If your child is struggling with reading, for example, assessing skills that support reading acquisition allows the evaluator to determine where the reading process is breaking down. Examples of skills to assess:
- phonological and phonemic awareness (hearing how sounds and sound patterns work in our language system and associating sounds with letters);
- fluency and automaticity (rapidly and easily recognizing letters, words and phrases);
- short term rote memory (remembering sequences of sounds heard) and;
- orthographic skills (representing the language sounds of language by written symbols)
Sometimes neuropsychological measures assessing memory, attention and visual-spatial-motor abilities are also helpful.
Results are synthesized and a clear diagnosis given
A good evaluation synthesizes the findings and gives a clear diagnosis with supporting evidence. It should state the extent of the problem as well as highlight competencies, and give a reasonable estimate of the outcome. Any emotional or social factors (either adverse or positive) also need to be addressed.
Focused, prioritized recommendations made
The best recommendations for interventions are those that are focused, specific, and prioritized. While a child may have a variety of needs, yielding to the temptation to address everything at once results in “laundry lists” of recommendations. Student and teacher alike will experience greater success if two or three critical issues are successfully addressed first.
Recommended interventions should be those that are scientifically based and research validated. Be cautious of “quick-fixes” and trendy solutions.
In contrast to the emphasis on a few priority interventions, more numerous classroom/testing accommodation recommendations can be given.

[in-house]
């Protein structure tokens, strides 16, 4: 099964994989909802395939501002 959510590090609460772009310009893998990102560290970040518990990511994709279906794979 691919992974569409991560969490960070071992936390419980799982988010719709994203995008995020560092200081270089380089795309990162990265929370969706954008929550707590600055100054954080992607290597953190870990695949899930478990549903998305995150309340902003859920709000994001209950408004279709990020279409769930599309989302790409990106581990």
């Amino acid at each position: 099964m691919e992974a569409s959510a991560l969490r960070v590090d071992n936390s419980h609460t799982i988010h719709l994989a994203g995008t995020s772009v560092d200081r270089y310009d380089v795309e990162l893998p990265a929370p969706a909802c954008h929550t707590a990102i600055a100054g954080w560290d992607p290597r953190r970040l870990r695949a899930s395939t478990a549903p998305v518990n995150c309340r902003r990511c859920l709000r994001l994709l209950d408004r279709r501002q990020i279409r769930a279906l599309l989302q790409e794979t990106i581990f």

Intervention options thoroughly discussed
The evaluator should be familiar with local, regional, and national resources, including the names of trained, experienced tutors, and LD organizations, such as IDA.
If school services are an appropriate option, multiple considerations — the class size, type, and composition, curriculum, and services offered, qualifications and experience of teachers — need to be discussed.
Conclusion provides support and hope
This discussion not complete without stressing the emotional component.
Having a child evaluated can be anxiety-provoking and exhausting - but often a relief as well — to both parents and child. A good evaluation should make parents feel “heard” and supported (especially when the diagnosis is more severe than expected), and should make the child feel his or her uniqueness is cherished.
Most of all, a good evaluation should provide hope — hope that there are resources to address the issue, that our knowledge about specific learning disabilities is improving daily, and that there is a community of parents and professionals ready and willing to provide support.
About the author
Marianne S. Meyer, M.A., NCSP, is an instructor in the Section of Neuropsychology at Wake Forest University School of Medicine in North Carolina. A former school psychologist, she conducts clinical evaluations and is involved in the NICHD sponsored research on adult literacy as well as genetic and heritability factors, cross-linguistic comparisons and long-term outcome in dyslexia. She has contributed articles to Annals of Dyslexia and Perspectives and is a frequent speaker at IDA conferences.